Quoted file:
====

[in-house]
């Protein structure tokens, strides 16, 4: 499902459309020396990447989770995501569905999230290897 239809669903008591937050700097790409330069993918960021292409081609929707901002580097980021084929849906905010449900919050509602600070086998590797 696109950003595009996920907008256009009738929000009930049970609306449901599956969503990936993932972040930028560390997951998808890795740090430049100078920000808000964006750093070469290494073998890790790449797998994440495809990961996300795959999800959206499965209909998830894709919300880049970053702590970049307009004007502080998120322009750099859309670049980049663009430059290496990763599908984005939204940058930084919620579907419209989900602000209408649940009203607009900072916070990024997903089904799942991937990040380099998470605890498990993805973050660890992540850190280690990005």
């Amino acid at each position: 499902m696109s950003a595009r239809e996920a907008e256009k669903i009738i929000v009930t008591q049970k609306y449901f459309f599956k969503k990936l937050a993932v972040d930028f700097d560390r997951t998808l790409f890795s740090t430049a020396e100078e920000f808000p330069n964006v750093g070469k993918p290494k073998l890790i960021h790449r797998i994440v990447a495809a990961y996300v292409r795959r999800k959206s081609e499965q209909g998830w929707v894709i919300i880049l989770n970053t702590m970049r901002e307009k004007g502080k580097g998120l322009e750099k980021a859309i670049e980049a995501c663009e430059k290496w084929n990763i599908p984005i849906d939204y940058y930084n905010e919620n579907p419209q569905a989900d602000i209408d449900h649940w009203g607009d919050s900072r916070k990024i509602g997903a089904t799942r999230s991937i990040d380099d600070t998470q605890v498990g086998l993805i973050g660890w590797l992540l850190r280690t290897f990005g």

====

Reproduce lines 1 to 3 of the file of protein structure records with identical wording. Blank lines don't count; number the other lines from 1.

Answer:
[in-house]
């Protein structure tokens, strides 16, 4: 499902459309020396990447989770995501569905999230290897 239809669903008591937050700097790409330069993918960021292409081609929707901002580097980021084929849906905010449900919050509602600070086998590797 696109950003595009996920907008256009009738929000009930049970609306449901599956969503990936993932972040930028560390997951998808890795740090430049100078920000808000964006750093070469290494073998890790790449797998994440495809990961996300795959999800959206499965209909998830894709919300880049970053702590970049307009004007502080998120322009750099859309670049980049663009430059290496990763599908984005939204940058930084919620579907419209989900602000209408649940009203607009900072916070990024997903089904799942991937990040380099998470605890498990993805973050660890992540850190280690990005």
């Amino acid at each position: 499902m696109s950003a595009r239809e996920a907008e256009k669903i009738i929000v009930t008591q049970k609306y449901f459309f599956k969503k990936l937050a993932v972040d930028f700097d560390r997951t998808l790409f890795s740090t430049a020396e100078e920000f808000p330069n964006v750093g070469k993918p290494k073998l890790i960021h790449r797998i994440v990447a495809a990961y996300v292409r795959r999800k959206s081609e499965q209909g998830w929707v894709i919300i880049l989770n970053t702590m970049r901002e307009k004007g502080k580097g998120l322009e750099k980021a859309i670049e980049a995501c663009e430059k290496w084929n990763i599908p984005i849906d939204y940058y930084n905010e919620n579907p419209q569905a989900d602000i209408d449900h649940w009203g607009d919050s900072r916070k990024i509602g997903a089904t799942r999230s991937i990040d380099d600070t998470q605890v498990g086998l993805i973050g660890w590797l992540l850190r280690t290897f990005g």